The Calvin and Hobbes books (they're all equally fantastic) are hilarious and sweet and although its based around a child and his stuffed tiger, its really about trying to exist in a confusing and stressful adult world. Calvin's imagination is at its most vividly childlike, which allows writer and artist Bill Waterson to go on wild flights of fancy through time and space, often adapting the cartoons aesthetic style to Calvins various alter-egos (see Spaceman Spiffs comic book madness or the film noir of Detective Tracer Bullet.)
I think "Artless" is a book about illustrators at their most arty and un-illustrative, which means its full of colourful messiness as well as some beautifully crafted visual communication. It features some of my favourites such as Marcus Oakley, Laura Carlin, Misaki Kawaii and Marion Deuchars but I also discovered a lot of new favourites with it like Tiziana Jill Beck, Maria Luque and Virginie Morgand. I always return to this one whenever im stuck or need some ideas.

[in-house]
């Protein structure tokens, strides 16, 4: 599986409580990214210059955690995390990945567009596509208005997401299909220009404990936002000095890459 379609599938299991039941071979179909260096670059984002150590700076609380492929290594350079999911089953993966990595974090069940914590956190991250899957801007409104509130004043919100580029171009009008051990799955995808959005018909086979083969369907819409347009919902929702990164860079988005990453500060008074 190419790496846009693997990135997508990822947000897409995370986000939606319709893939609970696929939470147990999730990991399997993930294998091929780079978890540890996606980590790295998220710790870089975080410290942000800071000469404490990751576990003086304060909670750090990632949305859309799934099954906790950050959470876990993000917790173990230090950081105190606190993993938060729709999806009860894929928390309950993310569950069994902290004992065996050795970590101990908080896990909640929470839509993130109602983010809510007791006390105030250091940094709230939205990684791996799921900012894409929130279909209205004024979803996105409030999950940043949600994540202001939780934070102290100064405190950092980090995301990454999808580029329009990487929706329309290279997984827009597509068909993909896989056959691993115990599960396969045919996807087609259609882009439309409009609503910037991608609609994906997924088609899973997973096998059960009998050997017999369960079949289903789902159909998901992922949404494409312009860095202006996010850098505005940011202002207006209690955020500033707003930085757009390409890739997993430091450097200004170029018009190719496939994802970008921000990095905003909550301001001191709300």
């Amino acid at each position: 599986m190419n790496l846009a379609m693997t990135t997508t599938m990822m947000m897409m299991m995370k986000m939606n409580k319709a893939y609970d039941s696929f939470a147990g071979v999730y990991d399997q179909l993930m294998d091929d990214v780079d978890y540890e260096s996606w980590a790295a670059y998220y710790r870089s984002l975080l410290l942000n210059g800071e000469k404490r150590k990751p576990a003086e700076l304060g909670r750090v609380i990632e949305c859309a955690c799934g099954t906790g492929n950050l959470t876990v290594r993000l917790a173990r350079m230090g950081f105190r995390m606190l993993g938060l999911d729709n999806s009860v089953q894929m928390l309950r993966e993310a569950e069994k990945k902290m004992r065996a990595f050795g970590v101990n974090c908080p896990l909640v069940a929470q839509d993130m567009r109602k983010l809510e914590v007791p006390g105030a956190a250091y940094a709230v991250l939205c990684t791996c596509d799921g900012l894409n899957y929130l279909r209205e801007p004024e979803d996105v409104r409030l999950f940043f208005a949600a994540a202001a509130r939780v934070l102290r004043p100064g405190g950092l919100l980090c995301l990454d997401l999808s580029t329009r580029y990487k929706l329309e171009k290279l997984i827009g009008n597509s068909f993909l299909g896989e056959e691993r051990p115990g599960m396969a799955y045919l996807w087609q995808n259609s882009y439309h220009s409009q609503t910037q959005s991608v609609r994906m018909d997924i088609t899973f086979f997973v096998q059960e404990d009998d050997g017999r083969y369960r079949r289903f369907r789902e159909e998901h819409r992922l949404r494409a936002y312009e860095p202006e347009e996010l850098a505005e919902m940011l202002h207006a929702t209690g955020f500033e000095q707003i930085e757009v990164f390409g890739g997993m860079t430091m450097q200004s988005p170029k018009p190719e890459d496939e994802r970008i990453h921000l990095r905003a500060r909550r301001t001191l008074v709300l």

The most traditionally book-like of these, it definitely contains the most words which makes it all the more impressive that I've read it, like, FIVE times or something. Its about the Post-Punk music of the early 1980s, which was one of the most interesting times for music, with bands like Public Image Limited, Throbbing Gristle and The Raincoats removing punks purist attitudes but keeping the D.I.Y attitude. What I love is the that the writer Simon Reynolds romanticizes the artists music and lives, such as portraying The Fall as a group of northern shaman.